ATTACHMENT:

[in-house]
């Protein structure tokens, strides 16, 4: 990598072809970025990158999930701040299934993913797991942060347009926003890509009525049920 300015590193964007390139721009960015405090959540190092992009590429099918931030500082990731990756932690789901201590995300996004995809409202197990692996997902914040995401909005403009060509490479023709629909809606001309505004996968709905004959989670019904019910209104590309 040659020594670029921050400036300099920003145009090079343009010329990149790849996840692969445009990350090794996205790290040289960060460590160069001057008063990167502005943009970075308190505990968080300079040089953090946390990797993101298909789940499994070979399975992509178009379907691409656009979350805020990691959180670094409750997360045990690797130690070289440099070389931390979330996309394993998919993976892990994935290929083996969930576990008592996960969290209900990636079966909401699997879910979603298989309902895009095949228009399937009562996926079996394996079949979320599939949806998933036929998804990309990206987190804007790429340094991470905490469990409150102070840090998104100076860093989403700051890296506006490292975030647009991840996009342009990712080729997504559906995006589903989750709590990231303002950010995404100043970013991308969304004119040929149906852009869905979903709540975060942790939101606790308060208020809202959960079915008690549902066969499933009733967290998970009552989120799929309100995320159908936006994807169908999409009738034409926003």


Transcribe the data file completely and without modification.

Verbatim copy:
[in-house]
């Protein structure tokens, strides 16, 4: 990598072809970025990158999930701040299934993913797991942060347009926003890509009525049920 300015590193964007390139721009960015405090959540190092992009590429099918931030500082990731990756932690789901201590995300996004995809409202197990692996997902914040995401909005403009060509490479023709629909809606001309505004996968709905004959989670019904019910209104590309 040659020594670029921050400036300099920003145009090079343009010329990149790849996840692969445009990350090794996205790290040289960060460590160069001057008063990167502005943009970075308190505990968080300079040089953090946390990797993101298909789940499994070979399975992509178009379907691409656009979350805020990691959180670094409750997360045990690797130690070289440099070389931390979330996309394993998919993976892990994935290929083996969930576990008592996960969290209900990636079966909401699997879910979603298989309902895009095949228009399937009562996926079996394996079949979320599939949806998933036929998804990309990206987190804007790429340094991470905490469990409150102070840090998104100076860093989403700051890296506006490292975030647009991840996009342009990712080729997504559906995006589903989750709590990231303002950010995404100043970013991308969304004119040929149906852009869905979903709540975060942790939101606790308060208020809202959960079915008690549902066969499933009733967290998970009552989120799929309100995320159908936006994807169908999409009738034409926003």